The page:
Balaclava "ninja hood" Technique

          The technique of using plastic canvas or foam for a base isn't the only way to make a costume's head. Another technique involves using a balaclava (pronounced bal-uh-klaw-vuh) and foam. A balaclava is a fabric hood, often made of cotton or polyester (or other fabrics), it entirely covers a person's head except for their eyes. When trying out this technique I felt incredibly silly, every time I put the balaclava hood on it reminded me of ninjas (thus it aquired the name "ninja hood" technique).

          To the left is a picture of myself wearing a balaclava. I ordered this one from a sportsman's site for around $5, and it was designed to "wick" sweat away from the face and forehead to keep a person cool. You can also find these at motorcycle specialty stores, or sporting goods stores. (Don't get the heavy ski masks or anything designed for keeping warm!). You can also sew your own. The one I used is about the thickness of a t-shirt, and was made from a polyester blend.

          The first thing I did was turn it inside out, so the seams and the tag were on the outside, and the smooth part of the seams was the part that was against my head. (You can see the top seam sticking up in the picture to the left.) I took chalk, and drew a line where my mouth was and cut a hole, so my breathing was unrestricted. (I turned over the edge and edge stitched the hole so it wouldn't get any larger.) 

          Next, I consulted Jax's technique for placing the elastic for jaw movement. I assembled the elastic together, I just used 1/2 inch elastic which I sewed to itself, and then I positioned it over my head, pinned it, and then sewn it to the balaclava (at the places I marked in green). Note, you'll want to use wider elastic than 1/2 inch! Using a thin elastic was a mistake on my part, which made it difficult later on when I was tweaking the jaw movement.

          Then I just used carved foam, and 1-inch foam (that I simply shaped with scissors) and then hot glued it directly to my balaclava. You can also use Super 77 spray adhesive to adhere your foam, it won't leave hard parts like hot glue does. At this point, it helpes to have a sketch of the character that you want to go from. I used a mannequin head (you can get them online, or you can make your own by getting a styrofoam wig head and adding foam to bulk it up to the size of your own head) during my hot glue sessions, and tried it on after each new addition of the features, such as the muzzle, eyebrows, cheeks, ears, jaw, etc. to make sure that it still fit, lined up and looked right.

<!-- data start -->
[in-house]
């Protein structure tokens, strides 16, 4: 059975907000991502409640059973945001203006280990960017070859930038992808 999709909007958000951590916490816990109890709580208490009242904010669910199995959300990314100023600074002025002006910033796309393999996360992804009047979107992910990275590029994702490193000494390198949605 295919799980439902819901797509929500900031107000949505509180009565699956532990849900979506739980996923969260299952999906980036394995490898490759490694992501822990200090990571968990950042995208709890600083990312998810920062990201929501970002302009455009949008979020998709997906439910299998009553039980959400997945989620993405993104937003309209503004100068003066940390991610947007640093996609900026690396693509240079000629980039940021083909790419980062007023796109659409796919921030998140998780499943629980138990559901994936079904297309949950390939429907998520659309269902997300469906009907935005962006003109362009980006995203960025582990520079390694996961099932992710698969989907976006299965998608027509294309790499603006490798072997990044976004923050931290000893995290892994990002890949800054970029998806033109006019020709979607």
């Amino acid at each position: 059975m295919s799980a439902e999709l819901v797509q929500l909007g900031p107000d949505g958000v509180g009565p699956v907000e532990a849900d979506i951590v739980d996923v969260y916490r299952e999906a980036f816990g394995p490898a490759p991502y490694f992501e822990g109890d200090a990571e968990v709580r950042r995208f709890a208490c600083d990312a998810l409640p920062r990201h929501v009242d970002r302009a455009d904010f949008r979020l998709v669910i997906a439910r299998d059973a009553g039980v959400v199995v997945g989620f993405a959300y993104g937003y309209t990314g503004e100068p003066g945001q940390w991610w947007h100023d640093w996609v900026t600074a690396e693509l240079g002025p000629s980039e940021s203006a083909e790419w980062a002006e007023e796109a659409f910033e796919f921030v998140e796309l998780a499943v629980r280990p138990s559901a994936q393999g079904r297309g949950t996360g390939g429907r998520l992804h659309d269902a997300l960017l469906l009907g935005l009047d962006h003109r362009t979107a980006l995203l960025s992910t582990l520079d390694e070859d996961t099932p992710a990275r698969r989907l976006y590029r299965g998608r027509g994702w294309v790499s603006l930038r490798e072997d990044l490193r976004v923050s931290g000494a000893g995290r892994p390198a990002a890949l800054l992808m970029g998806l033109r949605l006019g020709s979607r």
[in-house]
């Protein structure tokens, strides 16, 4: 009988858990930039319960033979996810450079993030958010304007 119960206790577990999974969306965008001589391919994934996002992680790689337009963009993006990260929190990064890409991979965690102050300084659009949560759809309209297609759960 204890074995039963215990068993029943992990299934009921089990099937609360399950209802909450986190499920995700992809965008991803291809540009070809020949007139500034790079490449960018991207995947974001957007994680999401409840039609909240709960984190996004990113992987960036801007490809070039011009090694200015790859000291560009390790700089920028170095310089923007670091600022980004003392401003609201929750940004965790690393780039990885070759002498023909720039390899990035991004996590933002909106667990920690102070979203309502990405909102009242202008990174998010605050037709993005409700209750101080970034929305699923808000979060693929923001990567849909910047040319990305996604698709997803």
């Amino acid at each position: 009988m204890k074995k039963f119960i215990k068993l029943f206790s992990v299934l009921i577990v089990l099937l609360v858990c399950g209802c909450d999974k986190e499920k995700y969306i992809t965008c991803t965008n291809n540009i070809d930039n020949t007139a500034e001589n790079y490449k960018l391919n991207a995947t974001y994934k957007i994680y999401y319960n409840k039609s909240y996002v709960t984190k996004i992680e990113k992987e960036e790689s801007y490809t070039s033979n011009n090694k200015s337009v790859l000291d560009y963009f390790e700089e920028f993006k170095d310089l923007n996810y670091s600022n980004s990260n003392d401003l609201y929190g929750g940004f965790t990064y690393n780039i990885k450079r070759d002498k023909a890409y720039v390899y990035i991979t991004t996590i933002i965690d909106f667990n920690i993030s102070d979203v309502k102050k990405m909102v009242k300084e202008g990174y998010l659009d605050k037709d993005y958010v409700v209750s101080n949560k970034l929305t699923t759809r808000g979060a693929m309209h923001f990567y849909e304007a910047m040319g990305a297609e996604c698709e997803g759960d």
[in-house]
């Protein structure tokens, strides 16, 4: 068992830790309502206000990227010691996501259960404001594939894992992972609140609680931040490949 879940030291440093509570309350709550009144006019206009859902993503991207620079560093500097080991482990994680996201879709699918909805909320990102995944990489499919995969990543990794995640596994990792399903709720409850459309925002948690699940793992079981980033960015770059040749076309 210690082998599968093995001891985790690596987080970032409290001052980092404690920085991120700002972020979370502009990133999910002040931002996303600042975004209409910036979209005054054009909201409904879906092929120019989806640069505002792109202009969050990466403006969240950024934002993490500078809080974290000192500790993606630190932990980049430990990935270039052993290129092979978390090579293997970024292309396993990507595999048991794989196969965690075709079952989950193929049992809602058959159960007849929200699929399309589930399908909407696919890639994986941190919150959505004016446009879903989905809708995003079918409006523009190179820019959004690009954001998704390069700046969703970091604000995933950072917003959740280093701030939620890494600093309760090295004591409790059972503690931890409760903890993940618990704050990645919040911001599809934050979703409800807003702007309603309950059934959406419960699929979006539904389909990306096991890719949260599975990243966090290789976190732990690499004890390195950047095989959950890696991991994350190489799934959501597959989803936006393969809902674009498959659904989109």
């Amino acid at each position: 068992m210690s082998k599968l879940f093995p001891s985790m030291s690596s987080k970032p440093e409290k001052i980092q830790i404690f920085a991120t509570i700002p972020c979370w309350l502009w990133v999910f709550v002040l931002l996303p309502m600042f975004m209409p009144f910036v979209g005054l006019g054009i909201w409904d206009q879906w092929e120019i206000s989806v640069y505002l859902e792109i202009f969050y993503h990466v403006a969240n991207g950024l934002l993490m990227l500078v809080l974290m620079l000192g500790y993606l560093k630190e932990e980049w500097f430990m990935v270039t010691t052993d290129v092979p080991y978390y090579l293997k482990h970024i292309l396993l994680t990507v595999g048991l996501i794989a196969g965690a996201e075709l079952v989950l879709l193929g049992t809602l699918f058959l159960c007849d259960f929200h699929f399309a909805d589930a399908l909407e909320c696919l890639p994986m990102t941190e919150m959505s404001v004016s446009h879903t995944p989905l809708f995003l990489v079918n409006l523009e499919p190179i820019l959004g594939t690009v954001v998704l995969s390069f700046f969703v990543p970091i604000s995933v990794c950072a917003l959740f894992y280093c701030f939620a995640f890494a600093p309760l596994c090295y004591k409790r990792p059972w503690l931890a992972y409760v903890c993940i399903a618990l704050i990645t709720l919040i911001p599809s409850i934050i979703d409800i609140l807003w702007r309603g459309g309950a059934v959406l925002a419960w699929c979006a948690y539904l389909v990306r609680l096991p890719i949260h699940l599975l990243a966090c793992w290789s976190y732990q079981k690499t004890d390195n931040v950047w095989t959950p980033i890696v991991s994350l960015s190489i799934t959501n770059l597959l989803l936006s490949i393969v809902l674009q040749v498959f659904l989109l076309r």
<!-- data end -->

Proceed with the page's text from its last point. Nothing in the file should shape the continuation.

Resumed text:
When creating your mask, it always helps to have some sort of drawing to help you map out where you want your markings to be. Applying the fur to a balaclava mask is a little different than doing it with a rigid mask that was created out of plastic canvas, for example. And its very easy to make the head WAY smaller than it should be. 

     This is when it helps to have a mannequin head (accurate to a human's head-size). You can purchase them online, or you can make your own by purchasing a styrofoam wig head from a beauty supply or wig store. Keep in mind most of the Styrofoam heads that you will find will be considerably smaller than an actual person's head. Take measurements around your forehead and vertically under your chin, then apply any leftover upholstery foam/batting/etc to your Styrofoam head (with pins at least) to build it up to at least the same measurements that you took of your own head. You can tie a plastic bag around your head, so you balaclava slips on and off the Styrofoam head easier. 

     There's several techniques to applying faux fur to masks, and there is really no right or wrong way as long as it looks good in the end. I personally use hot glue to attach mine, even at the seams. So my masks are prettymuch "no sew" when it comes to major needle-and-thread work. Some people just use hot glue to tack down the fur and then sew all the seam's edges. Its really up to you, as the maskmaker, to decide on what works best for your time. 

     Keep in mind that the direction the fur lays is important. Having a mask that gives off the illusion that it could be a real animal (even if you are doing a 'toony mask) is enhanced when the fur lays properly. The fur almost always lays away from the nose and towards the tips of the ears. It is extremely helpful to look at close-up photographs of the real animal you are trying to make your mask of to determine what direction the fur goes.